In another case a 16-month-old baby with meningitis was becoming more anemic. As is often the case, the anemia was due to many blood samples being routinely taken for testing purposes. Pediatricians wanted to transfuse blood to combat the anemia that they were causing. Working with the Hospital Liaison Committee, HIS sent to the hospital an article from a medical journal that explained how to avoid drawing so much blood. The pediatrician in charge accepted the information and altered his procedure, and the baby was successfully treated without blood.
In another case, a newborn infant developed a quite common jaundice condition called hyperbilirubinemia. Medical articles that explain the benefits of double-light phototherapy for this condition were sent by HIS to the local committees, who then spoke with the doctors involved. When this procedure was followed, the “standard” treatment of blood transfusions was not needed.
During February and March of this year, members of HIS conducted four seminars for eight branch offices in the Pacific area, and ten more seminars are scheduled for Europe and Latin America. Our prayer is that Jehovah will continue to bless this loving provision to assist our brothers in a time of need.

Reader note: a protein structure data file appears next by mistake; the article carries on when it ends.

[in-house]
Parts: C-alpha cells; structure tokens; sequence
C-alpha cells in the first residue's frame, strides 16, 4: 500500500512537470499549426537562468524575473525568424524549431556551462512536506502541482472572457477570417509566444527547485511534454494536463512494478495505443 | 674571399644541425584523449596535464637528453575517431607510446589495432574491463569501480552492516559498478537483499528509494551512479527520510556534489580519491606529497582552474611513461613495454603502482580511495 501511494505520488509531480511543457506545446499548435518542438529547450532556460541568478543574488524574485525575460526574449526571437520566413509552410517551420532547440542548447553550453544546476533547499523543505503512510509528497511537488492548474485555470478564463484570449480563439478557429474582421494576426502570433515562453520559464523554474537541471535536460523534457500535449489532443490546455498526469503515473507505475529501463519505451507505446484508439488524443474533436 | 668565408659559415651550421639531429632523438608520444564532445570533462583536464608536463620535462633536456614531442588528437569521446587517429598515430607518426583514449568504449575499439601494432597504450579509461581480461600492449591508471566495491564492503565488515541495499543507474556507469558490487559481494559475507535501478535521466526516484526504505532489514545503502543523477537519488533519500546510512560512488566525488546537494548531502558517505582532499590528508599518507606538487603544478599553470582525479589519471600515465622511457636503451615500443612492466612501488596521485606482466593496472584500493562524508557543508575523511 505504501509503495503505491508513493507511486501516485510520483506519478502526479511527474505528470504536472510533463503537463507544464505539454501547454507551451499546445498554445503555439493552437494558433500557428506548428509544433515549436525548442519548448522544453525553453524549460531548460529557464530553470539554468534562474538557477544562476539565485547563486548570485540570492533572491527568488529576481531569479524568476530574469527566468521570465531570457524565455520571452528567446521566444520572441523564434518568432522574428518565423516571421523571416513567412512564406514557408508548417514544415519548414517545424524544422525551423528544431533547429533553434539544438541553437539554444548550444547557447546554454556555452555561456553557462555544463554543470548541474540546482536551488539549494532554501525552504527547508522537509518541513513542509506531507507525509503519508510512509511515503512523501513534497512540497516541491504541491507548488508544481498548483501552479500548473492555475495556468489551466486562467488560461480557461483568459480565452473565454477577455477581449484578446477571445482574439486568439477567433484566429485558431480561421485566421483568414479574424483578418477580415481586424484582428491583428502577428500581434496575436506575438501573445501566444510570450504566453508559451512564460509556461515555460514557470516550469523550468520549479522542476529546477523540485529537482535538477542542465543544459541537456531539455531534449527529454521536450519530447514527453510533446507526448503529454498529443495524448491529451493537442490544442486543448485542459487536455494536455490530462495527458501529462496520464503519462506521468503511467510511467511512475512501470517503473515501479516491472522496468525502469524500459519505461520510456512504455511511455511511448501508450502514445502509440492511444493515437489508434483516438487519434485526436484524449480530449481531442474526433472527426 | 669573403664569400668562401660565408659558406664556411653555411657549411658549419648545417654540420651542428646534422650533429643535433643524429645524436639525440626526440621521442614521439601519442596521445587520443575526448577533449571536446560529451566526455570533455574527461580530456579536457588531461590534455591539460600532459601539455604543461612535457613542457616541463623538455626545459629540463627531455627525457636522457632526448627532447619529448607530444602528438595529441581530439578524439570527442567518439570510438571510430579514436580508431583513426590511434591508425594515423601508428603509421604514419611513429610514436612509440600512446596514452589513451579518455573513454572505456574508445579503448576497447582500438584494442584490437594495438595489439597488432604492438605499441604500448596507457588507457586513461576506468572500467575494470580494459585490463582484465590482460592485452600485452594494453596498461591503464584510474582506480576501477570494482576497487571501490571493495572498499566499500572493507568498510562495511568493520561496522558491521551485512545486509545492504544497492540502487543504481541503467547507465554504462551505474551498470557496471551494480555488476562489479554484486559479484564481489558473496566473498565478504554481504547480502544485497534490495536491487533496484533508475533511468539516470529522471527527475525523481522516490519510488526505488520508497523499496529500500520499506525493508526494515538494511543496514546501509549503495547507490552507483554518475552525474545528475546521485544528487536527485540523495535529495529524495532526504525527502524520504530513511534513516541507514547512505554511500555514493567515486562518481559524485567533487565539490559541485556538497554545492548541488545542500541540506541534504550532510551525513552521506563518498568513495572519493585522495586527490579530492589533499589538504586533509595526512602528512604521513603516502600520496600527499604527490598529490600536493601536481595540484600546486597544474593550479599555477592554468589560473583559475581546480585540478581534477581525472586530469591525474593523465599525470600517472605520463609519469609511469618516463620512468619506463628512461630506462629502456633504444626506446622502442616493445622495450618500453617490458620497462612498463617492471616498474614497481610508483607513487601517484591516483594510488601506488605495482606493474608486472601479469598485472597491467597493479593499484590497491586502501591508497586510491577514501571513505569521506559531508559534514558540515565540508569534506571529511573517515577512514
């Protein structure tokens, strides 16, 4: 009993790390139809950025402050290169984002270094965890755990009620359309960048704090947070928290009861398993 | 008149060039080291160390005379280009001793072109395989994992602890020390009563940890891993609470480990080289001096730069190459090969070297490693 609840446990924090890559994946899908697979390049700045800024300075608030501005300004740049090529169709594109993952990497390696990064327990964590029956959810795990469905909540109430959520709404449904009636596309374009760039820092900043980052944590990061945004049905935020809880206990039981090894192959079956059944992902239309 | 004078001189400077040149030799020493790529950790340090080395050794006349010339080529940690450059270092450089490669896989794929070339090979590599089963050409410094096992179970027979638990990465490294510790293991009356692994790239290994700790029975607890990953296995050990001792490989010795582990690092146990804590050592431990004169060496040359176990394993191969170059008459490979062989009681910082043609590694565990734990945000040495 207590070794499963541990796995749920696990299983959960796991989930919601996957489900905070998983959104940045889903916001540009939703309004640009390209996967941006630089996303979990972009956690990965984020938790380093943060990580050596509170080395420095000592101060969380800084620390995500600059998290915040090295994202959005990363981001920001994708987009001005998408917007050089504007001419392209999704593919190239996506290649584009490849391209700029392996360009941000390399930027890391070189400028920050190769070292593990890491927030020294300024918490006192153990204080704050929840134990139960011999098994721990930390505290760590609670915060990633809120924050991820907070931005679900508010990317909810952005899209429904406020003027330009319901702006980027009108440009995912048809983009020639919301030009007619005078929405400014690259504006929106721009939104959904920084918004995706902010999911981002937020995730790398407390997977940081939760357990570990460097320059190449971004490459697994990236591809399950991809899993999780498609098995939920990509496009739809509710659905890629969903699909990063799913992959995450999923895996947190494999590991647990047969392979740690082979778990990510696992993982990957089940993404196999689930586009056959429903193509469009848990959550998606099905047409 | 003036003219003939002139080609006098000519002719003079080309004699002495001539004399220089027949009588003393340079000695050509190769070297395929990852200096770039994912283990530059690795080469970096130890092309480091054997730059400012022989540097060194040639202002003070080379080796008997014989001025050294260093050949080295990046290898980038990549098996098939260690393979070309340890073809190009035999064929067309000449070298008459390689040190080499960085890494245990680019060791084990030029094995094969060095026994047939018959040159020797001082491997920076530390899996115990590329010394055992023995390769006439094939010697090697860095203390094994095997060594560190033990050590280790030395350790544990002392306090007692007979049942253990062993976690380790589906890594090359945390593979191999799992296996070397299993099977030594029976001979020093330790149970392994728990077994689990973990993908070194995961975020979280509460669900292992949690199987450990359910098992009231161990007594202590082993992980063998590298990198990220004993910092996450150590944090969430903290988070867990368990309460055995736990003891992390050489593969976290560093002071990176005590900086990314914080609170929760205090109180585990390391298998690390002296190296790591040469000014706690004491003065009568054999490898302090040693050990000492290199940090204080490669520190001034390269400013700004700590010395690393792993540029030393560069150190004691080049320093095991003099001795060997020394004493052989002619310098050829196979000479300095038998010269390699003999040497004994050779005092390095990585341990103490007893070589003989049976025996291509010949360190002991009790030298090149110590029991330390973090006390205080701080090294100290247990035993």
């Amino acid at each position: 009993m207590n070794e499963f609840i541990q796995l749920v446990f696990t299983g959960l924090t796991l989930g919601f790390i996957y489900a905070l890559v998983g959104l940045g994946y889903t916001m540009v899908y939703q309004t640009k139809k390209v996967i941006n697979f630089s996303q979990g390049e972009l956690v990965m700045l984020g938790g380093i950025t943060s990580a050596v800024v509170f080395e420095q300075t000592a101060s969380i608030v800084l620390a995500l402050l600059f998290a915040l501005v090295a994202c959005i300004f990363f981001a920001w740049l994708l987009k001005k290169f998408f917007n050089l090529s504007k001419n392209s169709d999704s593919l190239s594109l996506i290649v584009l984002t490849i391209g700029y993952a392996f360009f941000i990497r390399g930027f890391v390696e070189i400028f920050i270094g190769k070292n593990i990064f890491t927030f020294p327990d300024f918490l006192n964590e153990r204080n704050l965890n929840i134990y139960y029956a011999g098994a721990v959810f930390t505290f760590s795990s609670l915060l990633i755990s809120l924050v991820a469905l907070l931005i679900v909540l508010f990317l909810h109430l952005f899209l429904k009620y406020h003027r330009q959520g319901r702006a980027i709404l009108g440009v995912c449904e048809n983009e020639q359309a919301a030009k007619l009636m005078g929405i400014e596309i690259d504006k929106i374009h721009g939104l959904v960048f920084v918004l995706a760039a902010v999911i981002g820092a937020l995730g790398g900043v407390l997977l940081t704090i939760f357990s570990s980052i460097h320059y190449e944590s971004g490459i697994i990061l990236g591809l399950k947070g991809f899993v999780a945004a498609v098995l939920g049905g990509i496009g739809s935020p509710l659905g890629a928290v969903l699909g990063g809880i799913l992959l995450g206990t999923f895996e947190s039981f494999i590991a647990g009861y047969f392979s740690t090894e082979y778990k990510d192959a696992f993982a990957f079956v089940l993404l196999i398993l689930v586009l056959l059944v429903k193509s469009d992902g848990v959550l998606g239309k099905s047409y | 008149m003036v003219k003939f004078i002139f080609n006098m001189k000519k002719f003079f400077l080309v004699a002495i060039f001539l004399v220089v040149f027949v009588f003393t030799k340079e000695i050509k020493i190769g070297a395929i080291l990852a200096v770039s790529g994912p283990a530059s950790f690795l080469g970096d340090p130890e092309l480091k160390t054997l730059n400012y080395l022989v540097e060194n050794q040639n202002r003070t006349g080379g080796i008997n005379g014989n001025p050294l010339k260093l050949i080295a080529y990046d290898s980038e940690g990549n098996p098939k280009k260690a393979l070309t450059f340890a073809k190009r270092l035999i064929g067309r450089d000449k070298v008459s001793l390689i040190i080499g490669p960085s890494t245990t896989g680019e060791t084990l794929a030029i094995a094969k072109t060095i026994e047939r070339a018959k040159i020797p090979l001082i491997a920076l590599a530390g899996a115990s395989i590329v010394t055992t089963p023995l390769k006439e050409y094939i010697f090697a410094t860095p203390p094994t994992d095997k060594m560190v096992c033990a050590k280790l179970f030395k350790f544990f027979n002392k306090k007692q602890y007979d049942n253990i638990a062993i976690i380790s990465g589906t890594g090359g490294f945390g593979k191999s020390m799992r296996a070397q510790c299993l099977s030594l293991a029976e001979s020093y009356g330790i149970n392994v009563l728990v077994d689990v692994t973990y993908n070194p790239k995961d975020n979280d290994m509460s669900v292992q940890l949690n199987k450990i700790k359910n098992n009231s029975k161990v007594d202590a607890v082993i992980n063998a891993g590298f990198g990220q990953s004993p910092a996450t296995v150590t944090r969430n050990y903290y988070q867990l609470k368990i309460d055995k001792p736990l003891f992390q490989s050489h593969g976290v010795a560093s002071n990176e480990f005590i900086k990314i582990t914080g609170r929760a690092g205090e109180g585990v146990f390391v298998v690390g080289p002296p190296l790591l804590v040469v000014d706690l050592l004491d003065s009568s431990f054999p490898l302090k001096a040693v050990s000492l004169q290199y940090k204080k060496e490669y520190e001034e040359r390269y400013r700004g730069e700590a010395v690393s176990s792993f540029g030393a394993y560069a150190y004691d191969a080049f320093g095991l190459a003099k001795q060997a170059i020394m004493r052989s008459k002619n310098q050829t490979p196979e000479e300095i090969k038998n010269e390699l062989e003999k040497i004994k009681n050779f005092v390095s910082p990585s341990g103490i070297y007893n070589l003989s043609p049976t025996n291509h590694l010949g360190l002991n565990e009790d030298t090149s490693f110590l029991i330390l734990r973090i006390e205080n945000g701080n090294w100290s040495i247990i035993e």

“O Jehovah, who is there like you, delivering the afflicted one from one stronger than he is?” asks Psalm 35:10. Restrictions on the activity of Jehovah’s people have been lifted in some African countries. What a reason to thank Jehovah for deliverance!
After nearly 14 years, the ban on the work in Benin was lifted by the authorities on January 23, 1990. The government decreed that the Watch Tower Bible and Tract Society of Pennsylvania is legally recognized and is free to carry on its religious activities. Then, in early April, another decree was published, authorizing the missionary work of Jehovah’s Witnesses and annulling the former decree that expelled the missionaries in April 1976. The decree even listed the names of the missionaries who had been expelled at that time, saying that they, as well as any other missionaries of Jehovah’s Witnesses, are free to exercise their missionary activities in Benin.